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Souper Sunday keeps growing

Created date

August 23rd, 2010

[caption id="attachment_13825" align="alignright" width="280" caption="John Kaufman compares the beauty of the Maris Grove campus to the countryside of Tuscany. (photo by Elizabeth Janney)"][/caption] Toni and John Kaufman love to get down and dirty in the garden, that is! And the reward for their hard work is Souper Sunday, an event that, like their garden, just keeps blossoming and growing because it s been tended and tilled with love.

Souper Sunday s roots

Hundreds raised their spoons on August 8 at Maris Grove s Souper Sunday, a steaming success of a fund-raiser now in its fourth year. The idea began with the Kaufmans, who hoped to use every last bit of the vegetables from the Maris Grove gardens at the end of the growing season. We had all this bounty and wanted to do something good with it, Mrs. Kaufman says. They thought, why not make homemade vegetable soup from the leftover produce? Even better, why not sell it? That way, they could generate donations for the Benevolent Care Fund, which ensures no resident has to leave the community for financial reasons. [caption id="attachment_13824" align="alignright" width="245" caption="Together, Toni Kaufman and her husband, started Souper Sunday so non of the produce from Maris Grove's gardens would go to waste. (photo by Elizabeth Janney)"][/caption] They talked to Maris Grove s Executive Director Maureen Heckler and the dining services staff; after all, the staff would be cooking the soup. Once everyone was on board, they got to work collecting veggies and selling tickets. A soup-to-go event, Souper Sunday is held in Maris Grove s catering room. People buy tickets so the Maris Grove chefs know how much to make, and the 12-ounce soup is packaged with cookies made by Maris Grove s Blue Sky Restaurant and bread donated by Panera in Wilmington and the Fresh Market in Glen Mills. Souper Sunday was super! reports Mrs. Kaufman of this year s turnout. We raised a total of $2,340. Residents came through and picked up their preassembled bags and sang and danced (while waiting in line) to big band music of the 40s. It was a wonderful group effort. All vegetables for the soup came from people who live and garden at Maris Grove. The Kaufmans put crates on the sidewalk by the gardens and whatever people wanted to donate, they could leave in the crates. While Maris Grove gardeners continued to donate their homegrown veggies, the Kaufmans had to plant additional gardens solely for Souper Sunday this year. (Last year, there was more demand for soup than vegetables to make it!) So as not to leave any mouths unfed, the Kaufmans created four Souper Sunday growing spaces. One garden had 100 onions, 3 different kinds of potatoes, plus zucchini, carrots, and cabbage. The second had tomatoes, string beans, peppers, and peas. A third and fourth grew wildflowers and zinnias for the Country Market.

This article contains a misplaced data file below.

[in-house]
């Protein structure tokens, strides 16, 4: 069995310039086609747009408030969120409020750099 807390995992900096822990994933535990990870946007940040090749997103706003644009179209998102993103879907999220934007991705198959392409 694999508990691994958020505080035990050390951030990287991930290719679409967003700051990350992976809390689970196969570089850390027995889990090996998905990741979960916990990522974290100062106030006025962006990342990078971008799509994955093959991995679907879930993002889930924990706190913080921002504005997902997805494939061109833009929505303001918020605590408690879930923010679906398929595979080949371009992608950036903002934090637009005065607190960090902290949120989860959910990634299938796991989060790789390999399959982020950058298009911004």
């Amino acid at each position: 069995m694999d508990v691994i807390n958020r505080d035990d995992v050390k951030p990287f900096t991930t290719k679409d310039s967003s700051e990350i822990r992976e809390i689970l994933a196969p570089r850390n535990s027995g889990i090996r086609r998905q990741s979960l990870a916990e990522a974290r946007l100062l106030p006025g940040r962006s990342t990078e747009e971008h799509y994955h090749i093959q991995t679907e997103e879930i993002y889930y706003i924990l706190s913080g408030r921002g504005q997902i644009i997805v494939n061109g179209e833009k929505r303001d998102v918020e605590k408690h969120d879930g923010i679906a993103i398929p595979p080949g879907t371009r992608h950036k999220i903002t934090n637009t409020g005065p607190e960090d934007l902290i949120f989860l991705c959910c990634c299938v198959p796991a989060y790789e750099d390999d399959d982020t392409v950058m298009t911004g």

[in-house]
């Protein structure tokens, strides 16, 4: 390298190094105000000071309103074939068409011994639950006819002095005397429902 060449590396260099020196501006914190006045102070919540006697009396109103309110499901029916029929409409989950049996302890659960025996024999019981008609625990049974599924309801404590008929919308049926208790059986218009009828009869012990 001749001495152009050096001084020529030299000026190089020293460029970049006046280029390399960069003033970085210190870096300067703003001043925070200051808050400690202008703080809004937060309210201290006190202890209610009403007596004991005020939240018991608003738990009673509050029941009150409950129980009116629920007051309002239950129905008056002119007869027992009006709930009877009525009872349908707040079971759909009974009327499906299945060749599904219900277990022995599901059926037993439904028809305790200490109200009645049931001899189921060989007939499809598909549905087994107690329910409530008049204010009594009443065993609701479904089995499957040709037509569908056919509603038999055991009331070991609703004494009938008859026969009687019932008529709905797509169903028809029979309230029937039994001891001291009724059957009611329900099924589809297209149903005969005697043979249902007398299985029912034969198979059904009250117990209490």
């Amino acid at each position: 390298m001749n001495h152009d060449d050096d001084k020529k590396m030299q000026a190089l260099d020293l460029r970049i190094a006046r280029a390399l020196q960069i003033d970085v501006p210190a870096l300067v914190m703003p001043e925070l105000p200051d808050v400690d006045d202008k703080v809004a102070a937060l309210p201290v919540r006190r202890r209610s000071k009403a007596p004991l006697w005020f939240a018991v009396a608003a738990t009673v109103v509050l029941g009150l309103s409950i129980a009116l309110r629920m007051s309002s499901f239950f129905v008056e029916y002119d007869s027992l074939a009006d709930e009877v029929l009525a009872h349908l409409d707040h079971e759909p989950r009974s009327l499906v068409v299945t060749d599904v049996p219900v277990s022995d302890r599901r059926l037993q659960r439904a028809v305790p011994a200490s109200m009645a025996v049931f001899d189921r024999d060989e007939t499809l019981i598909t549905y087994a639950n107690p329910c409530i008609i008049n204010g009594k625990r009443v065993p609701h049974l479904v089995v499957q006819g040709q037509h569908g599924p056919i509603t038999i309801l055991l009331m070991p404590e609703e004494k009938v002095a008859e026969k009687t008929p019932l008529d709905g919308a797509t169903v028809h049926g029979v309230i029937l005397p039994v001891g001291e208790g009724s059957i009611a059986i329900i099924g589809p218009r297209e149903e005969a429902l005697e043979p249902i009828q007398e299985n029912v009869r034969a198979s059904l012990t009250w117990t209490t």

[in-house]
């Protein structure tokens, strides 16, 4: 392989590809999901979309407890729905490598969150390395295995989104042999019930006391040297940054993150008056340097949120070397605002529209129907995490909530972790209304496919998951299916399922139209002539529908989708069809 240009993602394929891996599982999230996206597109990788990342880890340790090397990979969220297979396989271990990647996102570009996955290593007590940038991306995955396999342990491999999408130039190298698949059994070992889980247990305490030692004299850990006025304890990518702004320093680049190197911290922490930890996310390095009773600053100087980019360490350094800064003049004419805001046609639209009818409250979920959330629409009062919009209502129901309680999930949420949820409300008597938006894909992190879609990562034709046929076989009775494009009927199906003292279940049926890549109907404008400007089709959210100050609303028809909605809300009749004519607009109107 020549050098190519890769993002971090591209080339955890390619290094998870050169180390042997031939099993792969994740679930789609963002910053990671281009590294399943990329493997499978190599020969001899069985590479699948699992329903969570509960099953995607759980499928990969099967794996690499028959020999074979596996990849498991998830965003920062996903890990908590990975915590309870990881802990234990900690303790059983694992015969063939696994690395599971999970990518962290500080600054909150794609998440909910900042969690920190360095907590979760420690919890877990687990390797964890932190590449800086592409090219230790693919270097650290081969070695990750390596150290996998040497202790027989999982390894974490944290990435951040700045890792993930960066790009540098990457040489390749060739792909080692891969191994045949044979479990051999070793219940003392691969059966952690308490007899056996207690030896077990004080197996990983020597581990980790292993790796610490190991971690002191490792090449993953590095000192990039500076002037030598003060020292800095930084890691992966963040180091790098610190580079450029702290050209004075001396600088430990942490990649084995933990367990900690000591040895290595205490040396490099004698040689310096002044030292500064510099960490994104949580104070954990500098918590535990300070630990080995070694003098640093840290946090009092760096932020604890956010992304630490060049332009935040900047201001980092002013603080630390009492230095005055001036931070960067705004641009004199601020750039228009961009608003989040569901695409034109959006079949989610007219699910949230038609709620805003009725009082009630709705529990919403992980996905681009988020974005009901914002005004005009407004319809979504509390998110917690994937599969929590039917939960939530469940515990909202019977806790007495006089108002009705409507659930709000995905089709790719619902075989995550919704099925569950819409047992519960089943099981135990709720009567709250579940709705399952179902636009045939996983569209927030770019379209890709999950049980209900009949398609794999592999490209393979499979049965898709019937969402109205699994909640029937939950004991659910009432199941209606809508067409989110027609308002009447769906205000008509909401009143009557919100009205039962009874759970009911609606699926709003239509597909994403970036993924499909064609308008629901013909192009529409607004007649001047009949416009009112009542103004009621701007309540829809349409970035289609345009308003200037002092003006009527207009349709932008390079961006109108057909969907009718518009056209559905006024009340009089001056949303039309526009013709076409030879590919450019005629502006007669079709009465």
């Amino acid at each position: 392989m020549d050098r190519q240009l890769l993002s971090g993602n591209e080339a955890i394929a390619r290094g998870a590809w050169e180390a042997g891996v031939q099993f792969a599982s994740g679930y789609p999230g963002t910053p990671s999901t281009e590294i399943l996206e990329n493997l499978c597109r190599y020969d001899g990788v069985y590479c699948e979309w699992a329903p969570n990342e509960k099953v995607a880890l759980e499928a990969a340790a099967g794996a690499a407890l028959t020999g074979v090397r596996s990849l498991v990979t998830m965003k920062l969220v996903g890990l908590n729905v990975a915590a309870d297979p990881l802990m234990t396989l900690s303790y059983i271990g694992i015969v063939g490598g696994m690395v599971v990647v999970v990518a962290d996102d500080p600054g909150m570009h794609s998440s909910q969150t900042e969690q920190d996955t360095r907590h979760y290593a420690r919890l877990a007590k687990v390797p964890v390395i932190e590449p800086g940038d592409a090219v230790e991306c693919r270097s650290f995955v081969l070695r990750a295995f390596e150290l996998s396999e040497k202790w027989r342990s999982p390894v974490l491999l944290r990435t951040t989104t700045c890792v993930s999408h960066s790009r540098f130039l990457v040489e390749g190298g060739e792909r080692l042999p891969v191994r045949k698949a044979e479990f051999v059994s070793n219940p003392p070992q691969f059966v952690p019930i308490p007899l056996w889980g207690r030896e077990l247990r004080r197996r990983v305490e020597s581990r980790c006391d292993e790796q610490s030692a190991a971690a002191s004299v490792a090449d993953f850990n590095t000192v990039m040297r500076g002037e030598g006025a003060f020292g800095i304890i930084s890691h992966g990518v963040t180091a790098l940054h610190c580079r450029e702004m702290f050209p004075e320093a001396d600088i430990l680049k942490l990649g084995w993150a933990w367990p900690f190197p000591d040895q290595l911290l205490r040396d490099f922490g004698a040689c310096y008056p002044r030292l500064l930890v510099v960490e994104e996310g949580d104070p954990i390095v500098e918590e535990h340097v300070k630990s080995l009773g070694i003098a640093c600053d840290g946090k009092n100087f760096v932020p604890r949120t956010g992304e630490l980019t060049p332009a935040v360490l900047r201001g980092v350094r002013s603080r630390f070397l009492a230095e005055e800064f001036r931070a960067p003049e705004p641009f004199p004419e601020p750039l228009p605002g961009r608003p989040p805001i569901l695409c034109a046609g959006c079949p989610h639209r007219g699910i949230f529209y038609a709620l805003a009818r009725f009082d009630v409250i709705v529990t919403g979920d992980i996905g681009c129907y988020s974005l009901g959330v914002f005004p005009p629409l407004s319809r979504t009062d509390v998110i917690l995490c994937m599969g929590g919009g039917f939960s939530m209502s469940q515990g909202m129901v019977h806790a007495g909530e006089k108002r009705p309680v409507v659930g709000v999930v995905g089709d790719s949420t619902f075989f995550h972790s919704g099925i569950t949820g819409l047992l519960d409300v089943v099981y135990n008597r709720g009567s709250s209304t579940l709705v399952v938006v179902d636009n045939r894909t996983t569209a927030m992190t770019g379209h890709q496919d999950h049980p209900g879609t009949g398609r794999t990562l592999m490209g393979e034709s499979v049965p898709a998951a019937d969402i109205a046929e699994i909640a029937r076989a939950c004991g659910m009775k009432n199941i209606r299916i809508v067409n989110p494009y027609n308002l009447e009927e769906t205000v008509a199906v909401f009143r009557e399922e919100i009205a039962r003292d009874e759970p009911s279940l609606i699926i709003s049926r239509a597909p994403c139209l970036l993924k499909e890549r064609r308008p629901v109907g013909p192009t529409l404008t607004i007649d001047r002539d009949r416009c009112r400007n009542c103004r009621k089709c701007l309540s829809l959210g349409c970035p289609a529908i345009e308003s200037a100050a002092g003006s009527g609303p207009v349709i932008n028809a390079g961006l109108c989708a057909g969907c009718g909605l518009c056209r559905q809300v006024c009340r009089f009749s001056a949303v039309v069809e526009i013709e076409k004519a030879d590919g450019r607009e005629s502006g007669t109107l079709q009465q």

Souper Sunday s offspring

Later in August, the Kaufmans noticed flowers and vegetables were often left to rot. As a result, they decided to extend the concept of Souper Sunday not letting produce go to waste by establishing the Country Market. This venture, which they started last year, runs every Friday in August. They set up tables in the lobby of each clubhouse where people can buy flowers and vegetables from the resident gardens, again all of it donated. The first year, they had two tables. This year, they had four tables. One table was devoted to flowers, another was for baked goods, and two were for veggies.

Tending the garden with love

No matter how many hours go into planning, the preparation and growing are things the Kaufmans enjoy doing together. John does most of the work in the garden, Mrs. Kaufman says. He s up at 6 a.m. every day to check on both their personal garden and the four gardens dedicated to Souper Sunday and the Country Market. But when they plant, they plant together. They make a sketch of where they want things to go, and Mrs. Kaufman scatters the seeds. In addition, the Kaufmans have an individual garden with perennials, boxwood, and irises. And they built a stone wall from stones in the soil to make a little haven that Mrs. Kaufman compares to a Japanese garden. From their garden to their neighbors , the Kaufmans have ensured that nothing is wasted. Now people have an opportunity to show the fruits of their labors and to give those fruits for a good cause, the effects of which last all year long. -------------------------------------------------------------------------------

Stats from 2010 s Souper Sunday: 5,616 ounces of soup sold=44 gallons of soup=468 12-ounce containers=$2,340 made for the Benevolent Care Fund